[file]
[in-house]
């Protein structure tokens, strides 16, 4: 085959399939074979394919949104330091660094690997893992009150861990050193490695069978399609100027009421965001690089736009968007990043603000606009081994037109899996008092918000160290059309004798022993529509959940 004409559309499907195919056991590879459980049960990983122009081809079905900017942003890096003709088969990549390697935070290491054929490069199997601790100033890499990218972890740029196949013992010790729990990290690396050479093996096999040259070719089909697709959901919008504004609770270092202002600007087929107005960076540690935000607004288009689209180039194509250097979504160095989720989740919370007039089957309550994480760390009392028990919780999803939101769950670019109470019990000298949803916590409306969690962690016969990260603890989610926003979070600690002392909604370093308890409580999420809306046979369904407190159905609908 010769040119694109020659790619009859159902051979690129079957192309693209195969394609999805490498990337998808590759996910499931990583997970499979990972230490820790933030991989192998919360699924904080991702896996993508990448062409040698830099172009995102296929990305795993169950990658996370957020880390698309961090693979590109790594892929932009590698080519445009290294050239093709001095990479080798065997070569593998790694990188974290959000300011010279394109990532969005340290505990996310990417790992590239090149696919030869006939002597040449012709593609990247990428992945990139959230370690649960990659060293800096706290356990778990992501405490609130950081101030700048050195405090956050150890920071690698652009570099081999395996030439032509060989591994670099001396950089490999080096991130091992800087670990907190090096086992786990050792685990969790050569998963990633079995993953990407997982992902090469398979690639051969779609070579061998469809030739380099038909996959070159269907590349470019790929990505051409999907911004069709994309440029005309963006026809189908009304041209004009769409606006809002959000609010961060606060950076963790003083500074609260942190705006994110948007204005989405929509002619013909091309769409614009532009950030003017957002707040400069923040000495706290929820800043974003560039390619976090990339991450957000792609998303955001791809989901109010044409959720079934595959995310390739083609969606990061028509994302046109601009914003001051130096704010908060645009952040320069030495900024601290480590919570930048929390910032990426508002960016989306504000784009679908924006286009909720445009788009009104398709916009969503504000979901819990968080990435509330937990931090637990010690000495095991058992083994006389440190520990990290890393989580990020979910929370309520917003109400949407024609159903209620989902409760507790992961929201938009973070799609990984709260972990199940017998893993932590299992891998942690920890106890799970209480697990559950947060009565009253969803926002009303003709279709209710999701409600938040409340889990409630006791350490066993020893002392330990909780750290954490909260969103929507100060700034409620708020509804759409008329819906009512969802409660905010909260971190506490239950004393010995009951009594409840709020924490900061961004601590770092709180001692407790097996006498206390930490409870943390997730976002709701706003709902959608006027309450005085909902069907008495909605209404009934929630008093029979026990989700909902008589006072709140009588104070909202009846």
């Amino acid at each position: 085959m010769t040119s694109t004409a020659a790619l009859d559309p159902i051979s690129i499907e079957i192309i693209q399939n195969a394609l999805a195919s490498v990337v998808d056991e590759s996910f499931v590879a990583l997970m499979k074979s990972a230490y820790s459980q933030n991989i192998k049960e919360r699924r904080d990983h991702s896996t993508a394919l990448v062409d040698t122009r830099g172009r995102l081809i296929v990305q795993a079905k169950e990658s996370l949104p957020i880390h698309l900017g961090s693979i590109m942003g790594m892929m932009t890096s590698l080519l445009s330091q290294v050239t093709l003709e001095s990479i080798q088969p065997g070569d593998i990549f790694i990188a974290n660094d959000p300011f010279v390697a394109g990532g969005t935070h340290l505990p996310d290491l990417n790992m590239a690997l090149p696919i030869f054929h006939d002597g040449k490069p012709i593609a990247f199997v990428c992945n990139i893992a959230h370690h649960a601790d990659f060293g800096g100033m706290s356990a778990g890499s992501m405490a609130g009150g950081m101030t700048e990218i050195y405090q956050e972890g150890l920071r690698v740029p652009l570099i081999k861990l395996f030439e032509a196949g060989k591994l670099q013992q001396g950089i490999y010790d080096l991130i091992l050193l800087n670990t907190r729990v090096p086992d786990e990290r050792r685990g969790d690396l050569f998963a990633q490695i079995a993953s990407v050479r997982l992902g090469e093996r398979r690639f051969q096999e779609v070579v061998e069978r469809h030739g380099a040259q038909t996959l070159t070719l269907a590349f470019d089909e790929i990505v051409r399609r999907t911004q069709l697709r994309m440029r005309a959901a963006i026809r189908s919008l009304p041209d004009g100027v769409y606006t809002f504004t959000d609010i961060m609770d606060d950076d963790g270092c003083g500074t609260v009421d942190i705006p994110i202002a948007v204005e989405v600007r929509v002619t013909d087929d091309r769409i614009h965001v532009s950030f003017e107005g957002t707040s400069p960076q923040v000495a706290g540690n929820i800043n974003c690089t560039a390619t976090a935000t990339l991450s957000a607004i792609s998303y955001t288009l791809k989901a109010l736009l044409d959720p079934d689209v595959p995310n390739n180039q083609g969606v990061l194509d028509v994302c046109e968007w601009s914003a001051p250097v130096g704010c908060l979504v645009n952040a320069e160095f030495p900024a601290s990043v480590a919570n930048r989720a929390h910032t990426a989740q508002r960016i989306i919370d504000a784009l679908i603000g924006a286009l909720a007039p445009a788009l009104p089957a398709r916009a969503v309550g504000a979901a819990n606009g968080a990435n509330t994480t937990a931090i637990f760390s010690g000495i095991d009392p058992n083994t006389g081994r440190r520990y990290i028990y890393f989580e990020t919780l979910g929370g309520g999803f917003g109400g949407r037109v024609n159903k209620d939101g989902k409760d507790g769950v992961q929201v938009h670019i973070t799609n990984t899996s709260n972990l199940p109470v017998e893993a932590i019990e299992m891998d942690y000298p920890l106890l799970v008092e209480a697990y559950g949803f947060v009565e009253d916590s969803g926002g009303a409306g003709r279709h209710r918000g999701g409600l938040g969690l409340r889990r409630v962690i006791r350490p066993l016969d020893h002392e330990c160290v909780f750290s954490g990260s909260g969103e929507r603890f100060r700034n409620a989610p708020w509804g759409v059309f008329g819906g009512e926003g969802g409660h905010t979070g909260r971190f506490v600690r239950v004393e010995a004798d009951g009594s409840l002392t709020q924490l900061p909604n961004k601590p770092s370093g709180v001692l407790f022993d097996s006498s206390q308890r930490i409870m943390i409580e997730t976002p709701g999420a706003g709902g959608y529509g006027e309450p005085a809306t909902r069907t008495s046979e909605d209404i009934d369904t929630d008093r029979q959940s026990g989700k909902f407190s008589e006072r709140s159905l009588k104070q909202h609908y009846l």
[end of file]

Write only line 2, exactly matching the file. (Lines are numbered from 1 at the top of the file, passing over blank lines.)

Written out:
């Protein structure tokens, strides 16, 4: 085959399939074979394919949104330091660094690997893992009150861990050193490695069978399609100027009421965001690089736009968007990043603000606009081994037109899996008092918000160290059309004798022993529509959940 004409559309499907195919056991590879459980049960990983122009081809079905900017942003890096003709088969990549390697935070290491054929490069199997601790100033890499990218972890740029196949013992010790729990990290690396050479093996096999040259070719089909697709959901919008504004609770270092202002600007087929107005960076540690935000607004288009689209180039194509250097979504160095989720989740919370007039089957309550994480760390009392028990919780999803939101769950670019109470019990000298949803916590409306969690962690016969990260603890989610926003979070600690002392909604370093308890409580999420809306046979369904407190159905609908 010769040119694109020659790619009859159902051979690129079957192309693209195969394609999805490498990337998808590759996910499931990583997970499979990972230490820790933030991989192998919360699924904080991702896996993508990448062409040698830099172009995102296929990305795993169950990658996370957020880390698309961090693979590109790594892929932009590698080519445009290294050239093709001095990479080798065997070569593998790694990188974290959000300011010279394109990532969005340290505990996310990417790992590239090149696919030869006939002597040449012709593609990247990428992945990139959230370690649960990659060293800096706290356990778990992501405490609130950081101030700048050195405090956050150890920071690698652009570099081999395996030439032509060989591994670099001396950089490999080096991130091992800087670990907190090096086992786990050792685990969790050569998963990633079995993953990407997982992902090469398979690639051969779609070579061998469809030739380099038909996959070159269907590349470019790929990505051409999907911004069709994309440029005309963006026809189908009304041209004009769409606006809002959000609010961060606060950076963790003083500074609260942190705006994110948007204005989405929509002619013909091309769409614009532009950030003017957002707040400069923040000495706290929820800043974003560039390619976090990339991450957000792609998303955001791809989901109010044409959720079934595959995310390739083609969606990061028509994302046109601009914003001051130096704010908060645009952040320069030495900024601290480590919570930048929390910032990426508002960016989306504000784009679908924006286009909720445009788009009104398709916009969503504000979901819990968080990435509330937990931090637990010690000495095991058992083994006389440190520990990290890393989580990020979910929370309520917003109400949407024609159903209620989902409760507790992961929201938009973070799609990984709260972990199940017998893993932590299992891998942690920890106890799970209480697990559950947060009565009253969803926002009303003709279709209710999701409600938040409340889990409630006791350490066993020893002392330990909780750290954490909260969103929507100060700034409620708020509804759409008329819906009512969802409660905010909260971190506490239950004393010995009951009594409840709020924490900061961004601590770092709180001692407790097996006498206390930490409870943390997730976002709701706003709902959608006027309450005085909902069907008495909605209404009934929630008093029979026990989700909902008589006072709140009588104070909202009846």